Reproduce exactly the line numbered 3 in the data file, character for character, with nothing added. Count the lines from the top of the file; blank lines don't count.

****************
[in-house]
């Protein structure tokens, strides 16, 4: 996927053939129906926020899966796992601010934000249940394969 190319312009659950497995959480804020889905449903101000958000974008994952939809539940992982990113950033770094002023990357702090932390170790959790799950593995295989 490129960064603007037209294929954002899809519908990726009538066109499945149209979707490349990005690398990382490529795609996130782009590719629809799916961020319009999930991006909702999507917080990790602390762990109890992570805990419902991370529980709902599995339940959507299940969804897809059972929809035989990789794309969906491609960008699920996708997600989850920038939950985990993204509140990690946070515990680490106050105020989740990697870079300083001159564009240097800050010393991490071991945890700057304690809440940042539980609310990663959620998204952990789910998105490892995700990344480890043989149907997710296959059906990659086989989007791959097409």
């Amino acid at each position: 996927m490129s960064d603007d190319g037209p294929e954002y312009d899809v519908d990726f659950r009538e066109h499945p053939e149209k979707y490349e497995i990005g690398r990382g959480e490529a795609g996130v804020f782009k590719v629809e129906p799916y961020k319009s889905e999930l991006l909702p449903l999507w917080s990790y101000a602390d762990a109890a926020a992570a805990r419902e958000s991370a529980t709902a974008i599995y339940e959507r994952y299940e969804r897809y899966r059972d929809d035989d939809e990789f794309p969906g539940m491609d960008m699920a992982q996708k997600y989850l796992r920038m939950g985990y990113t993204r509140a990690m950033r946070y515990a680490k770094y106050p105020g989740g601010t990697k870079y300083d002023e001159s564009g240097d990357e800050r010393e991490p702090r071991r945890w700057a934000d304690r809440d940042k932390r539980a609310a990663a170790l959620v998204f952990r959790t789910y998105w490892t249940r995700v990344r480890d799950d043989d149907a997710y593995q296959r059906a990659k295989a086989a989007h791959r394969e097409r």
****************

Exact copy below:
């Amino acid at each position: 996927m490129s960064d603007d190319g037209p294929e954002y312009d899809v519908d990726f659950r009538e066109h499945p053939e149209k979707y490349e497995i990005g690398r990382g959480e490529a795609g996130v804020f782009k590719v629809e129906p799916y961020k319009s889905e999930l991006l909702p449903l999507w917080s990790y101000a602390d762990a109890a926020a992570a805990r419902e958000s991370a529980t709902a974008i599995y339940e959507r994952y299940e969804r897809y899966r059972d929809d035989d939809e990789f794309p969906g539940m491609d960008m699920a992982q996708k997600y989850l796992r920038m939950g985990y990113t993204r509140a990690m950033r946070y515990a680490k770094y106050p105020g989740g601010t990697k870079y300083d002023e001159s564009g240097d990357e800050r010393e991490p702090r071991r945890w700057a934000d304690r809440d940042k932390r539980a609310a990663a170790l959620v998204f952990r959790t789910y998105w490892t249940r995700v990344r480890d799950d043989d149907a997710y593995q296959r059906a990659k295989a086989a989007h791959r394969e097409r």